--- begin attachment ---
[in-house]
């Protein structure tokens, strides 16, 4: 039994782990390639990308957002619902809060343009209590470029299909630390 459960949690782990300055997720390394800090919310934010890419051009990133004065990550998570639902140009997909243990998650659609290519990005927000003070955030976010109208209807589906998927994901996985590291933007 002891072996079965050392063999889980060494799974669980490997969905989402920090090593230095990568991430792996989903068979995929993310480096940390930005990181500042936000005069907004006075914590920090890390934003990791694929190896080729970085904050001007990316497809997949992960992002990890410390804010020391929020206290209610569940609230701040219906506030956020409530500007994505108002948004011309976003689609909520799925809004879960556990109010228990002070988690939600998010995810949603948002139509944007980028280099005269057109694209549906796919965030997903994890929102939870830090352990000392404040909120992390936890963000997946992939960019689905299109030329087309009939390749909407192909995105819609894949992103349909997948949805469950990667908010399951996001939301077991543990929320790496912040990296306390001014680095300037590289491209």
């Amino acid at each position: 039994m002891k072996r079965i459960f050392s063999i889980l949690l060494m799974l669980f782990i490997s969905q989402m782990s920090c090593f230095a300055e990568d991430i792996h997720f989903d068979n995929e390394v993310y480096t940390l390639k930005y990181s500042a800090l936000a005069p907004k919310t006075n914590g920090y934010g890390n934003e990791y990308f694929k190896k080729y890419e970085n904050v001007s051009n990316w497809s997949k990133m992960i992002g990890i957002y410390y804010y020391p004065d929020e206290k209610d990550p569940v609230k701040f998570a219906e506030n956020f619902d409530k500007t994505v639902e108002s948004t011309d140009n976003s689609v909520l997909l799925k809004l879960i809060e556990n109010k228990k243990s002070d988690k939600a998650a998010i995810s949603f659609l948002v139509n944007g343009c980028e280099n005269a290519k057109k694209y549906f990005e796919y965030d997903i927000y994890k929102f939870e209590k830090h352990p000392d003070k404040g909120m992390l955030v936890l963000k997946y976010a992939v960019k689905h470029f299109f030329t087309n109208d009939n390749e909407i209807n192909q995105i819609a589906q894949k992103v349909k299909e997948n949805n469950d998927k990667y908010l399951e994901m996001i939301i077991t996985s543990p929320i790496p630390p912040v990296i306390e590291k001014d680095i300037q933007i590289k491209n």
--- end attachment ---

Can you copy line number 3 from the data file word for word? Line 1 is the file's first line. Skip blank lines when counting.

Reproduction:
């Amino acid at each position: 039994m002891k072996r079965i459960f050392s063999i889980l949690l060494m799974l669980f782990i490997s969905q989402m782990s920090c090593f230095a300055e990568d991430i792996h997720f989903d068979n995929e390394v993310y480096t940390l390639k930005y990181s500042a800090l936000a005069p907004k919310t006075n914590g920090y934010g890390n934003e990791y990308f694929k190896k080729y890419e970085n904050v001007s051009n990316w497809s997949k990133m992960i992002g990890i957002y410390y804010y020391p004065d929020e206290k209610d990550p569940v609230k701040f998570a219906e506030n956020f619902d409530k500007t994505v639902e108002s948004t011309d140009n976003s689609v909520l997909l799925k809004l879960i809060e556990n109010k228990k243990s002070d988690k939600a998650a998010i995810s949603f659609l948002v139509n944007g343009c980028e280099n005269a290519k057109k694209y549906f990005e796919y965030d997903i927000y994890k929102f939870e209590k830090h352990p000392d003070k404040g909120m992390l955030v936890l963000k997946y976010a992939v960019k689905h470029f299109f030329t087309n109208d009939n390749e909407i209807n192909q995105i819609a589906q894949k992103v349909k299909e997948n949805n469950d998927k990667y908010l399951e994901m996001i939301i077991t996985s543990p929320i790496p630390p912040v990296i306390e590291k001014d680095i300037q933007i590289k491209n």